July 15, 2013

Hiking the Estivant Pines Sanctuary

Copper Harbor, MI

In 1971 Lauri Leskinen published an article in the Houghton Daily Mining Gazette called The Last Stand. It addressed protecting “one of the last stands of virgin pines in the Midwest” from the lumber industry. This article paired with photographs of loggers cutting down the pines taken by Charles Eshback, started a movement known as “Save the Pines” and by August 17, 1973 the Michigan Nature Association received a copy of the deed to the area where these massive trees resided. So began the sanctuary.

The area is 508 acres and contains trees that range in height from 130 to 150 feet. Some of the fallen leaves were at least double the size of my hand. Even the ferns seemed to be gigantic compared to other forests we have visited. We found some fallen trees and used Brisco as a size model to give a better idea of just how massive these trees are.


There are three possible hiking trail options. The Cathedral Grove Loop, the Memorial Grove Loop or a combined Cathedral and Memorial Grove Loop. We took the longest route, visiting both the Cathedral Grove and Memorial Grove Loops. It was completely worth it. The Cathedral Grove Loop is a one-mile loop that contains the biggest and oldest pines in the sanctuary. Some of them measure over four feet in diameter! Many of these trees are over the age of 500.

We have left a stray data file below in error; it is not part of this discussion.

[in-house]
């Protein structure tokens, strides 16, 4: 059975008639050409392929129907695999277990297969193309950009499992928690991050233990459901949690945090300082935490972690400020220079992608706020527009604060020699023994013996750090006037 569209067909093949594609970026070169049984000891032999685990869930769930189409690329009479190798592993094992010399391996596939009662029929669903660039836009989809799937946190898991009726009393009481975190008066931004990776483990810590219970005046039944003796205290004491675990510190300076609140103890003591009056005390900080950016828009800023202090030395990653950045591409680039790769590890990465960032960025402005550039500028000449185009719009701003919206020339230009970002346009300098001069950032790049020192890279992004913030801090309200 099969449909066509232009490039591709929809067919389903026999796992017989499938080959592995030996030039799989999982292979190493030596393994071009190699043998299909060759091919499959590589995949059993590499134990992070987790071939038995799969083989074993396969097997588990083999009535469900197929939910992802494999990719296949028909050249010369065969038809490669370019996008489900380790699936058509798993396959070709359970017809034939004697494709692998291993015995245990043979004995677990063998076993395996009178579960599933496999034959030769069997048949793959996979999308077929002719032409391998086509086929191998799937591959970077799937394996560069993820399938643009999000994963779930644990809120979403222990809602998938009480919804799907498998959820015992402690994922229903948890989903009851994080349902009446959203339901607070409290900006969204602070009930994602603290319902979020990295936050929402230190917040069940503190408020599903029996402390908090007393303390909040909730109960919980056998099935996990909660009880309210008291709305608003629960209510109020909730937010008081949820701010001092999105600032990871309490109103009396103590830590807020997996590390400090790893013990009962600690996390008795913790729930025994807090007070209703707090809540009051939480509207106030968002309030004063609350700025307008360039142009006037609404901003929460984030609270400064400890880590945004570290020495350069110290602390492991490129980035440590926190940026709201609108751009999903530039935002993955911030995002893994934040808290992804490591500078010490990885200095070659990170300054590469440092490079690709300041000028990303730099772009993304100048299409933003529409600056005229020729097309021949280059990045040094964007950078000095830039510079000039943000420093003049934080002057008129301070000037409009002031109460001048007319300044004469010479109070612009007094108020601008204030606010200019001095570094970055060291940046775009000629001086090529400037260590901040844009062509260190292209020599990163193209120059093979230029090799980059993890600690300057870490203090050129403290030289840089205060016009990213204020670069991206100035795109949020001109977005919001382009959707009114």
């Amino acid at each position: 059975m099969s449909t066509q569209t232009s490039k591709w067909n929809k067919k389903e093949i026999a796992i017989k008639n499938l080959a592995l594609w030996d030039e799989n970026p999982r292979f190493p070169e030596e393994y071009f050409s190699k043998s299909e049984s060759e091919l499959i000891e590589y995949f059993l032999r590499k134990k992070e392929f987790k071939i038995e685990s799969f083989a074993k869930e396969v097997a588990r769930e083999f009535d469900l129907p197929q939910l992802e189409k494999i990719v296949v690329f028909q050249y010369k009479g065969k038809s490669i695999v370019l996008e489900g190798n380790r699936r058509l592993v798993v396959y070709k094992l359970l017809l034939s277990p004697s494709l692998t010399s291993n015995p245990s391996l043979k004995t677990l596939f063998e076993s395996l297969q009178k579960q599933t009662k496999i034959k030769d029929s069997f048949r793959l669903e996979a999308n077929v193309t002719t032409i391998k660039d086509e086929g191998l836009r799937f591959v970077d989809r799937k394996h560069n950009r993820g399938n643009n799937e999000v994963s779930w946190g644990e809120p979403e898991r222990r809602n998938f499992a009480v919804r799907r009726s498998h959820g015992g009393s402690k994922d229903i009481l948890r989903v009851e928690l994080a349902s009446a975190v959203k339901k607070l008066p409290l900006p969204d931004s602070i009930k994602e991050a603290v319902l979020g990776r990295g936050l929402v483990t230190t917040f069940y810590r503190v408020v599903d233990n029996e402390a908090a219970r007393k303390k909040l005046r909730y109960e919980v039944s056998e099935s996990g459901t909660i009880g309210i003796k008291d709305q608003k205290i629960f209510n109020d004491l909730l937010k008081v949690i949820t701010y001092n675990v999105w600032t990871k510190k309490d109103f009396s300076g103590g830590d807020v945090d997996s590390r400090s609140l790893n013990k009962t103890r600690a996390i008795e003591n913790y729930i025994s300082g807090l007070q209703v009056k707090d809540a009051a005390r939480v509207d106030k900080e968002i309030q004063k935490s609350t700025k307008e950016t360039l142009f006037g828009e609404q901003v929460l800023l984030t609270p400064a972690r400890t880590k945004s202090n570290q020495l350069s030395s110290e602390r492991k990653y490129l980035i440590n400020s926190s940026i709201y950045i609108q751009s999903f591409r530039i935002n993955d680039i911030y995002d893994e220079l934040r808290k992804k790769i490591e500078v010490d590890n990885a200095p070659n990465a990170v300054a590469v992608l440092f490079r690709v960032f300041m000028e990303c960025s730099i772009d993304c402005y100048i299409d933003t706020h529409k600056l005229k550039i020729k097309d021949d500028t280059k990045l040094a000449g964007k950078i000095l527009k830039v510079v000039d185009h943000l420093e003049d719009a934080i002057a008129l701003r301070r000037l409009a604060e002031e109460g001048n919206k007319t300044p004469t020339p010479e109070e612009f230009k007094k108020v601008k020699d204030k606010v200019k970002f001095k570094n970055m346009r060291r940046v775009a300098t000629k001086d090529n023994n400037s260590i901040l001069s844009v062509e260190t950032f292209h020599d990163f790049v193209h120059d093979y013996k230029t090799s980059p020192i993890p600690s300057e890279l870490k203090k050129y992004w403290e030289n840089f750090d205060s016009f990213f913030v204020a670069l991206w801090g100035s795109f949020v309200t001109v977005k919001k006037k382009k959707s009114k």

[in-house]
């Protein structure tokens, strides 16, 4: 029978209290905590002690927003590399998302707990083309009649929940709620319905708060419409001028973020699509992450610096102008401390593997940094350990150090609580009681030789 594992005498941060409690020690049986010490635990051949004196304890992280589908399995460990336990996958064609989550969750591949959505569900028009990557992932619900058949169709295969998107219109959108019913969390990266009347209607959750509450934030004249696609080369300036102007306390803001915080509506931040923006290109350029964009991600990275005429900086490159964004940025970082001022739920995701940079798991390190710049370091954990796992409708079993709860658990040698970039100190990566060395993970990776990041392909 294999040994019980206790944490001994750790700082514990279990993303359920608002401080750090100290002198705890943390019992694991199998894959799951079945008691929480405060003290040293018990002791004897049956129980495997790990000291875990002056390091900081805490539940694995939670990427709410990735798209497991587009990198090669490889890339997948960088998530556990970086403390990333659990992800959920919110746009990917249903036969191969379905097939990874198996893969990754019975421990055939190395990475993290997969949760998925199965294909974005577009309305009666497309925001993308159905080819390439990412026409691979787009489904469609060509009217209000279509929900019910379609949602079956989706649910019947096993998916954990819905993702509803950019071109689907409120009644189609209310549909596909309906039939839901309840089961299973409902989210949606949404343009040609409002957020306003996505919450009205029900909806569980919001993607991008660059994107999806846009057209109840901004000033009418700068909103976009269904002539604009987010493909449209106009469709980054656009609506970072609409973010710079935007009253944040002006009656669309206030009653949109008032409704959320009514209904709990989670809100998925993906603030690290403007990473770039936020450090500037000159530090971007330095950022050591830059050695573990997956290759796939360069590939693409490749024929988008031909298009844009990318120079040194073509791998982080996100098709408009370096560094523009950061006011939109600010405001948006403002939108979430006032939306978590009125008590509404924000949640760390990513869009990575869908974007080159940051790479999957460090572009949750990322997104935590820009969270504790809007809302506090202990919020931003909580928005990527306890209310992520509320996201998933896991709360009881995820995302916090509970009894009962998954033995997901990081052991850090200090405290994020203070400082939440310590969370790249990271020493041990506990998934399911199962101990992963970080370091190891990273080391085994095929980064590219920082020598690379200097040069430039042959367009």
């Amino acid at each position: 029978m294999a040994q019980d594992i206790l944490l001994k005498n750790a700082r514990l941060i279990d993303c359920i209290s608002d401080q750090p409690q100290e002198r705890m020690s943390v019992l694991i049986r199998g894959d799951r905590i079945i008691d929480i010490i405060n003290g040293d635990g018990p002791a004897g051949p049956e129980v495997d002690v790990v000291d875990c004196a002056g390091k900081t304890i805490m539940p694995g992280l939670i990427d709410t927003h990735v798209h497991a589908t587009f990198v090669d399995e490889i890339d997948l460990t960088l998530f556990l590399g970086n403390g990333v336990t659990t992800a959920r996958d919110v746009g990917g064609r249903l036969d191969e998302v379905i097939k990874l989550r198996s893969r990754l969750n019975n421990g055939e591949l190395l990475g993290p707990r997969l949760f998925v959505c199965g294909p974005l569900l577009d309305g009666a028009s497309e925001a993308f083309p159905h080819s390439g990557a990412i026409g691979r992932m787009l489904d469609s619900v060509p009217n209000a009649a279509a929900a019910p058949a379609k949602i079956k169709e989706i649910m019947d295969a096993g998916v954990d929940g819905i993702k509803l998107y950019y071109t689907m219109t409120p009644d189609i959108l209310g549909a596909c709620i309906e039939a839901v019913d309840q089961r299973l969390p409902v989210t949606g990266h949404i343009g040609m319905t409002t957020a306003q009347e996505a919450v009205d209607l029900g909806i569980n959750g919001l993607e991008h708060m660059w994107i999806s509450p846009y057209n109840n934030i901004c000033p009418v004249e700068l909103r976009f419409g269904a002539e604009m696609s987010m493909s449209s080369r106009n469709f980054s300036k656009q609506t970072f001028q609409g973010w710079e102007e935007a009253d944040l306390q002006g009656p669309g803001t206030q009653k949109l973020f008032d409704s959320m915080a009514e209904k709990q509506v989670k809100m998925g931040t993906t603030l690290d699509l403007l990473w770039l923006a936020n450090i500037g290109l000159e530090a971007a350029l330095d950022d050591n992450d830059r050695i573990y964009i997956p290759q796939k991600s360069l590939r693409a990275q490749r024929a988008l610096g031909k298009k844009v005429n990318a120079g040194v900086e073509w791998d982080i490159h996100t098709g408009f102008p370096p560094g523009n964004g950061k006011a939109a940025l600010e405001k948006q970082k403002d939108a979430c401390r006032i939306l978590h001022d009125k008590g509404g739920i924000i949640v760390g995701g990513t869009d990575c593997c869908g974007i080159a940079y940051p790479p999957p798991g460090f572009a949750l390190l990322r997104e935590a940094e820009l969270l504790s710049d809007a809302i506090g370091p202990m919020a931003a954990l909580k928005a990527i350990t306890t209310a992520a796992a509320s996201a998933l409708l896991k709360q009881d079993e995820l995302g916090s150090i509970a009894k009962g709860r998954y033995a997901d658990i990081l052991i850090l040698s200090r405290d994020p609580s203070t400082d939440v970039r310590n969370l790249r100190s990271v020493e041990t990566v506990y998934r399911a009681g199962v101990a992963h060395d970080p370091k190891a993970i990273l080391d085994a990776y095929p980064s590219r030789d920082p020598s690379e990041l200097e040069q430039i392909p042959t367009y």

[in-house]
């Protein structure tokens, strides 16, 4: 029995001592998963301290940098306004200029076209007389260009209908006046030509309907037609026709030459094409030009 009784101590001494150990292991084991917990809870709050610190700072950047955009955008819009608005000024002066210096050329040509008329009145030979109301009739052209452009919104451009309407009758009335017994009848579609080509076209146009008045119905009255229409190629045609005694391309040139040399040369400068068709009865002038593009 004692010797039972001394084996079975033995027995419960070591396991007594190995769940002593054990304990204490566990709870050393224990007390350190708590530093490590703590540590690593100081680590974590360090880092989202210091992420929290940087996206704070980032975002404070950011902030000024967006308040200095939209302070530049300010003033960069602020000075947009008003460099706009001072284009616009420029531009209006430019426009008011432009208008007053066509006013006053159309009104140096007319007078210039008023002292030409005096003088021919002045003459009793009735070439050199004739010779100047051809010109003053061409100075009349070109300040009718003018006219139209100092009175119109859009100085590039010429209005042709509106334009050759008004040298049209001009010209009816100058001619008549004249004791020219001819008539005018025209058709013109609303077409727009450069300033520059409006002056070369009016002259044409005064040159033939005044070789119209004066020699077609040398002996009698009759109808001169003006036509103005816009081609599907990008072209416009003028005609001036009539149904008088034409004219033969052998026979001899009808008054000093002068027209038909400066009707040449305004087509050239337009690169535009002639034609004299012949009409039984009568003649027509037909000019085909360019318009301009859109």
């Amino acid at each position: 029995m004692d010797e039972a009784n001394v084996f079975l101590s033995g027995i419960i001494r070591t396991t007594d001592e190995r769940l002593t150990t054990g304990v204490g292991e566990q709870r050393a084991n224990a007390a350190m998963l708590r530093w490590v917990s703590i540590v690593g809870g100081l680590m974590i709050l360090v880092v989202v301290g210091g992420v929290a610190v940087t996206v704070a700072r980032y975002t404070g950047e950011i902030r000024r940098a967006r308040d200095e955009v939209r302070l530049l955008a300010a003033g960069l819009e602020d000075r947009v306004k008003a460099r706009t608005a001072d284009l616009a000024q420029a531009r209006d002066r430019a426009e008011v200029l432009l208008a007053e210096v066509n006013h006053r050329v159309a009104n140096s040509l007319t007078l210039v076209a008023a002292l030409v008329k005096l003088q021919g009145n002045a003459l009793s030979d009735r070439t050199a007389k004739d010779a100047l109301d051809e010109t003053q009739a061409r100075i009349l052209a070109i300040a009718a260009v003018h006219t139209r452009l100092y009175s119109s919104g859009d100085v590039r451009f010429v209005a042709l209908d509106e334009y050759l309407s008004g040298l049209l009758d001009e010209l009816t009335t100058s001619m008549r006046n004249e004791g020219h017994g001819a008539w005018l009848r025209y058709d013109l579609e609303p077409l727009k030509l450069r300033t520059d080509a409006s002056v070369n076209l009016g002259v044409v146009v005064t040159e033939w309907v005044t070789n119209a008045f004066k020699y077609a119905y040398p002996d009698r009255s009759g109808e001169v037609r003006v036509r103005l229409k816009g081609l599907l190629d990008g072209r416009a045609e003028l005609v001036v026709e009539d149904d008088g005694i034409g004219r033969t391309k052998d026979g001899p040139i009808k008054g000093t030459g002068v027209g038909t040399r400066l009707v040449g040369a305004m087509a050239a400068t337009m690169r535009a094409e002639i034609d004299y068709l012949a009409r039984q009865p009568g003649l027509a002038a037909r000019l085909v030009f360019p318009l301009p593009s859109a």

The Memorial Grove Loop is a 1.2-mile loop and is the main trail that you begin on from the parking area. It takes you through a large grove of younger pines, ranging in 200 years old. These pines were seeded after a hot fire cleared the competing hardwoods. Taking both loops is about a 2.5-mile hike and takes you rugged terrain. Although the trail isn’t easy, it isn’t extremely difficult either. As long as you’re in physical condition for a long walk, you should be able to handle either loop fine.

I was very, very happy that we were able to make it to the Estivant Pines. It was a great experience and fun to imagine how the entire U.P used to be covered with such massive trees. I highly recommend you make time for this stop if you ever visit the Keweenaw.

If you’re interested in more information about the sanctuary or sanctuaries across Michigan, visit the Michigan Nature Association’s website.

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